I should confess from the very beginning that I love history. I started to love history since I was a kid, when I spent so many hours and hours reading about heroes and warriors, defectors and fighters, about magnificent cities and brilliant kingdoms. But I always tried to imagine how they looked like (I guess that’s why I watch historical movies as well)… Sometimes, I managed, sometimes I could not… But since I started to travel, I could see, feel and taste the atmosphere of many of these places which shine in the history books.
Istanbul has been top of my list. I did actually came to see the cathedral which amazed Prince Vladimir’s envoys at such extent that they asked the prince to convert to the orthodox faith. “We know longer knew whether we were in heaven or on earth” they wrote … and actually, I felt more or less the same. However, my biggest discovery was not this church I dreamt of, but actually the diversity and the fact that Istanbul is not a city, it is a dialogue – a dialogue between past and future, between Asian side and European side, between Christianity and Islam… The Blue Mosque and Saint Sofia Cathedral stay face to face, although one is 1000 years older… however, they look as they were always together.
Sometimes when I come to Istanbul (I should confess, I’ve been quite a lot of times), I love to sit between St. Sofia and Blue Mosque and try to imagine the old times… the glory times of Justinian’s Constantinopole, the chariot races around the Hippodrome, the Grand Palace (which meanwhile was replaced by the elegant building of Sultanahmet Mosque), the gold, the richness and the beauty. The movie still goes on in my mind… The Crusaders who are spoiling the beauty, taking with them whatever they could find and the dark period of the decline… How was Constantinopole in the XIV-XVth centuries ? A ghost city ? A city inhabited by just thousands of people in a city which used to host a million, an Imperial Court who lost all the glam ? 1453, fall of Constantinopole signaled a new era… It was a new era, but it was also a period of come back, a period when the old metropolis recovered its shine and glow.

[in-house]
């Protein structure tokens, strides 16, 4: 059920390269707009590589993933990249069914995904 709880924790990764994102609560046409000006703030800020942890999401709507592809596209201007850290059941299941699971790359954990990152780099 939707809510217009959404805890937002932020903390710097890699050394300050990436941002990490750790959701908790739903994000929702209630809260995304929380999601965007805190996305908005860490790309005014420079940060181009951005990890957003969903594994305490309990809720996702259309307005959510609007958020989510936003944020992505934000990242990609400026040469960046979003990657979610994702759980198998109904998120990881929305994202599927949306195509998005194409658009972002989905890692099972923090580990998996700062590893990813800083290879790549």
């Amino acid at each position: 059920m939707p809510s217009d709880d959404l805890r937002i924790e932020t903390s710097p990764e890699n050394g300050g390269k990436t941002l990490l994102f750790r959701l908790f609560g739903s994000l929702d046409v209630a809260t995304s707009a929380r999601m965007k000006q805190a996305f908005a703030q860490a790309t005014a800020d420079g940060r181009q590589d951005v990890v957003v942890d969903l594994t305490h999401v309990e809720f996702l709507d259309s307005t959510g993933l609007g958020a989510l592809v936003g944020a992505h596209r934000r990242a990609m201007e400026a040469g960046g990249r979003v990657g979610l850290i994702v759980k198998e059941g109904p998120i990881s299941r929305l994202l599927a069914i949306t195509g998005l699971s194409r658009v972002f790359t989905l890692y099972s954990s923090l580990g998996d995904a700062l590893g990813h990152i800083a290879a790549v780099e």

I know people admire the today’s Istanbul as a combination between new and old, history and future. I am usually searching for the past, for the roots, for the stories. I know, everybody goes to see the Archeological Museum or the 1001-nights-like Topkapi Palace with its share fair of intrigues, stories with beautiful princesses and revenging heirs to Ottoman throne. Yes, I do enjoy this as well… But I love to discover some hidden alleys, the streets which are going down to Marmaris. Just stroll on these streets with some buildings which you would rather see them in the Victorian London and not in Istanbul. Well, you find them in Istanbul. And gives your discovery another flavour in this multi-faced city.
But the historical Istanbul does not limit to the Historical Peninsula… Go beyond. And don’t think only the uber-touristical spots of Dolmabahce for example. In my last trip, I discovered Fener district. Not for the Fenerbahce team (sorry, fans !), but for the traces of history. Here continues to exist the Orthodox Patriarchy of Constantinopole which, although it lost its power, continues to have a certain influence. I discovered a quiet and traditionalist neighborhood where history is more difficult to trace. I am Romanian, so I was looking for the traces of Prince Dimitrie Cantemir of Moldova. And I discovered them finally… not exactly his palace, but his name which was carried by a café… I learned that his palace was in the patio where now you can sip some coffee, but it was hard to imagine how this place looked like before. However, I was happy to find traces of Romania here … do you need another proof of this cosmopolitan city where so many people met and mingled ? Just to say that few steps further, there is the Bulgarian church which is completely built by iron.
I jump from an idea to another, but actually this is Istanbul. You jump from a place to another, each single corner gives you another perspective, another flavour, another angle. On the same street you find a Venetian cathedral, a mosque, Western clothes stores and Turkish coffees parlours… on the edges, you cannot miss that kebab which actually conquered the world (you go in the historical town of Monte Carlo ? You find a kebab place. You stroll the cool commercial streets of Tokyo ? You find kebab, as well). Just take down and up Istiklal Caddesi, the main avenue of the old Pera… Some guides claim that Pera brought modernism to the Ottoman Istanbul and laid the foundations to its today’s cosmopolitanism. Not true… The cultures mingled here for centuries, during the Roman Empire, during the Byzantium and obviously in the first centuries after El Fatih’s conquest. Here you can find the whole world of Balkans meeting the world of Middle East and even further. But Pera added the Western flavour to Istanbul which still survives today.
Should I continue ? I guess everybody will find him or herself in Istanbul. It will be exotic, but familiar, it will look old, but you will find modernity… just cross the only trans-continental bridges in the world And definitely, you will find something which would remember your home country.
by CEZAR DUMITRU